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I'd love to know if there is a module to parse "human formatted" dates in Perl. I mean things like "tomorrow", "Tuesday", "next week", "1 hour ago".

My research with CPAN suggest that there is no such module, so how would you go about creating one? NLP is way over the top for this.

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4 Answers 4

up vote 21 down vote accepted

Date::Manip does exactly this.

Here is an example program:

#!/usr/bin/perl

use strict;
use Date::Manip;

while (<DATA>)
{
  chomp;
  print UnixDate($_, "%Y-%m-%d %H:%M:%S"),  " ($_)\n";
}

__DATA__
today
yesterday
tomorrow
last Tuesday
next Tuesday
1 hour ago
next week

Which results in the following output:

2008-11-17 15:21:04 (today)
2008-11-16 15:21:04 (yesterday)
2008-11-18 15:21:04 (tomorrow)
2008-11-11 00:00:00 (last Tuesday)
2008-11-18 00:00:00 (next Tuesday)
2008-11-17 14:21:04 (1 hour ago)
2008-11-24 00:00:00 (next week)

UnixDate is one of the functions provided by Date::Manip, the first argument is a date/time in any format that the module supports, the second argument describes how to format the date/time. There are other functions that just parse these "human" dates, without formatting them, to be used in delta calculations, etc.

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1  
Ah, good old Date::Manip... How can you not love a module that tries so hard to talk you out of using it? –  Dave Sherohman Nov 18 '08 at 1:53
    
Exactly what I was looking for, but (as usual) I didn't know how to phrase the question. Thanks. –  andymurd Nov 18 '08 at 10:07
    
I think DateTime is what the community now pushes the most as a comprehensive Date & Time solution. Check out datetime.perl.org and this article perl.com/pub/a/2003/03/13/datetime.html –  draegtun Nov 18 '08 at 10:58

you may also find it interesting to look at the DateTime::Format family, specifically DateTime::Format::Natural. once you've parsed your date/time into a DateTime object, you can manipulate and evaluate it in a whole bunch of different ways.

here's a sample program:

use strict;
use warnings;

use DateTime::Format::Natural;

my( $parser ) = DateTime::Format::Natural->new;

while ( <> ) {

    chomp;
    my( $dt ) = $parser->parse_datetime( $_ );

    if ( $parser->success ) {

        print join( ' ', $dt->ymd, $dt->hms ) . "\n";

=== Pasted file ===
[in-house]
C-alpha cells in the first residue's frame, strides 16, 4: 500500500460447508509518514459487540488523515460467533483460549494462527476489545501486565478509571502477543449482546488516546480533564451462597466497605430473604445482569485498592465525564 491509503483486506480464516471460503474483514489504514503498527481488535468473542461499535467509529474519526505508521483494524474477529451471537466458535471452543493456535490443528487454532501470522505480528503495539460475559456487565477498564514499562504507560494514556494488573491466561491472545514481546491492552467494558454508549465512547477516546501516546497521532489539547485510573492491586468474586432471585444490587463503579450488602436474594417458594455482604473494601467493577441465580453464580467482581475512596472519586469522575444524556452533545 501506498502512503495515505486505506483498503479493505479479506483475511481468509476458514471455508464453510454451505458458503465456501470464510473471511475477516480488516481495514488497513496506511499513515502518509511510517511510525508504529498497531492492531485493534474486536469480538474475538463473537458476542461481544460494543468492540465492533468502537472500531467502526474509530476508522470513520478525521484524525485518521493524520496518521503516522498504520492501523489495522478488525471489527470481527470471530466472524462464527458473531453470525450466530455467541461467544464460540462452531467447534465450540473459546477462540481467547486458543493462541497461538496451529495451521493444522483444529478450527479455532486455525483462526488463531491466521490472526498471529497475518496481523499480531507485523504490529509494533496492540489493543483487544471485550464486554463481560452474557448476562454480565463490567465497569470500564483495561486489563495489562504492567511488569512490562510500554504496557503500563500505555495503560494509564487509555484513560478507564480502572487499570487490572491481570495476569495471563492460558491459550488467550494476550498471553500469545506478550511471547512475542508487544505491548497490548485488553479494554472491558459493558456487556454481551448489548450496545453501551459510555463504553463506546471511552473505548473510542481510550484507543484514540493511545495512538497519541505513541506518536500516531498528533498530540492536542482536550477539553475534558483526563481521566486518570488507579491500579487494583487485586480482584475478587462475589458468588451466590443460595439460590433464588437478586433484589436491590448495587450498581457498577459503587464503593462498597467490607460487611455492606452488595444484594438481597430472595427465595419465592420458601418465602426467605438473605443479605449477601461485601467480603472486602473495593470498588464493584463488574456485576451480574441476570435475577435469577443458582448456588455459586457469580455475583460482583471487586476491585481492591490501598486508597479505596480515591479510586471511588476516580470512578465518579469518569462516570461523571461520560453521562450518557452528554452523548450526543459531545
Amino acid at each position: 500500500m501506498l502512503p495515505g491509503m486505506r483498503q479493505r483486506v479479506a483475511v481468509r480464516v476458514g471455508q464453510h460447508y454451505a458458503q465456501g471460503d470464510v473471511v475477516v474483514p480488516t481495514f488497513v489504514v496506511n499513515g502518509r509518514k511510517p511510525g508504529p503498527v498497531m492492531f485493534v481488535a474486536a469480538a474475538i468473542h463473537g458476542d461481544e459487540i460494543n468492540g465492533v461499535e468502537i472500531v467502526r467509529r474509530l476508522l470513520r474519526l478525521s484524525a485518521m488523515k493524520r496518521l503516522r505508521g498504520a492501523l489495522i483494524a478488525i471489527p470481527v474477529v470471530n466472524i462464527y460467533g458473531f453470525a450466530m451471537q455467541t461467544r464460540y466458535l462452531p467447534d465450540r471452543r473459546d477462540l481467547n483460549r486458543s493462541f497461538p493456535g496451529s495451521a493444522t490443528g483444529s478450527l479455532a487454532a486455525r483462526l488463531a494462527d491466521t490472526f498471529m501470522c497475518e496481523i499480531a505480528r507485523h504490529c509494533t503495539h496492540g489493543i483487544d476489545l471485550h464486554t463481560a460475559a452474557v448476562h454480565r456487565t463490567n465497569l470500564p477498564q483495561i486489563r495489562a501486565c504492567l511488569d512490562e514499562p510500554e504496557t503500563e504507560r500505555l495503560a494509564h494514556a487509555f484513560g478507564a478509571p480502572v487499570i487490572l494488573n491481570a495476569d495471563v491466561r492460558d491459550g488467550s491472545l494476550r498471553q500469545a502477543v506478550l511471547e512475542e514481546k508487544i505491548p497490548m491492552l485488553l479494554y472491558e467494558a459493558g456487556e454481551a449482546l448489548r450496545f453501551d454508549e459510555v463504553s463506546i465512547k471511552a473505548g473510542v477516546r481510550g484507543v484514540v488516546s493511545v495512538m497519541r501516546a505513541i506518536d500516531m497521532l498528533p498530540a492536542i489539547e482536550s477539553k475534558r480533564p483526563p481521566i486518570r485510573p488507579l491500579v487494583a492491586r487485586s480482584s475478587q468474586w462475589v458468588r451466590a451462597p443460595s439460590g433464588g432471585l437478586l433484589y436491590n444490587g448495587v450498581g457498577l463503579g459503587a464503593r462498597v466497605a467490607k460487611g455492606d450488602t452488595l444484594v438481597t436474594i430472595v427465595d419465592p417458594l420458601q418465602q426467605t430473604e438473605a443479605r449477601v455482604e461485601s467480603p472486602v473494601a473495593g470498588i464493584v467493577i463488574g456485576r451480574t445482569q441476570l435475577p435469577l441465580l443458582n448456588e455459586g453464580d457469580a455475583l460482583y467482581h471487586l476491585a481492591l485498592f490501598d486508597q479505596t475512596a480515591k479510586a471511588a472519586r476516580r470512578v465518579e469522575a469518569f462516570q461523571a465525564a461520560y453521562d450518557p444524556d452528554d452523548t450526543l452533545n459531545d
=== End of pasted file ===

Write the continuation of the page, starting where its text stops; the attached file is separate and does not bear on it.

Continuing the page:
}
    else {

        print $parser->error . "\n";
    }
}

output:

tomorrow  
2008-11-18 21:48:49  
next Tuesday  
2008-11-25 21:48:53  
1 week from now  
2008-11-24 21:48:57  
1 hour ago  
2008-11-17 20:48:59

TMTOWTDI :)

-steve

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Thanks for suggesting DateTime. Yay, One True Systems! –  Anirvan Feb 6 '09 at 19:59

Personally, I've always used Time::ParseDate for this. It understands pretty much every format I've tried.

Absolute date formats

    Dow, dd Mon yy
    Dow, dd Mon yyyy
    Dow, dd Mon
    dd Mon yy
    dd Mon yyyy
    Month day{st,nd,rd,th}, year
    Month day{st,nd,rd,th}
    Mon dd yyyy
    yyyy/mm/dd
    yyyy-mm-dd      (usually the best date specification syntax)
    yyyy/mm
    mm/dd/yy
    mm/dd/yyyy
    mm/yy
    yy/mm      (only if year > 12, or > 31 if UK)
    yy/mm/dd   (only if year > 12 and day < 32, or year > 31 if UK)
    dd/mm/yy   (only if UK, or an invalid mm/dd/yy or yy/mm/dd)
    dd/mm/yyyy (only if UK, or an invalid mm/dd/yyyy)
    dd/mm      (only if UK, or an invalid mm/dd)

Relative date formats:

    count "days"
    count "weeks"
    count "months"
    count "years"
    Dow "after next"
    Dow "before last"
    Dow                     (requires PREFER_PAST or PREFER_FUTURE)
    "next" Dow
    "tomorrow"
    "today"
    "yesterday"
    "last" dow
    "last week"
    "now"
    "now" "+" count units
    "now" "-" count units
    "+" count units         
    "-" count units
    count units "ago"

Absolute time formats:

    hh:mm:ss[.ddd] 
    hh:mm 
    hh:mm[AP]M
    hh[AP]M
    hhmmss[[AP]M] 
    "noon"
    "midnight"

Relative time formats:

    count "minutes"         (count can be franctional "1.5" or "1 1/2")
    count "seconds"
    count "hours"
    "+" count units
    "+" count
    "-" count units
    "-" count
    count units "ago"

Timezone formats:

    [+-]dddd
    GMT[+-]d+
    [+-]dddd (TZN)
    TZN

Special formats:

    [ d]d/Mon/yyyy:hh:mm:ss [[+-]dddd]
    yy/mm/dd.hh:mm
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I assume you have context. how could NLP help here ? as a wild guess you could just find the nearest date that is an exact date(not relative to today) and use today/tommorow/yesterday to relate to that.

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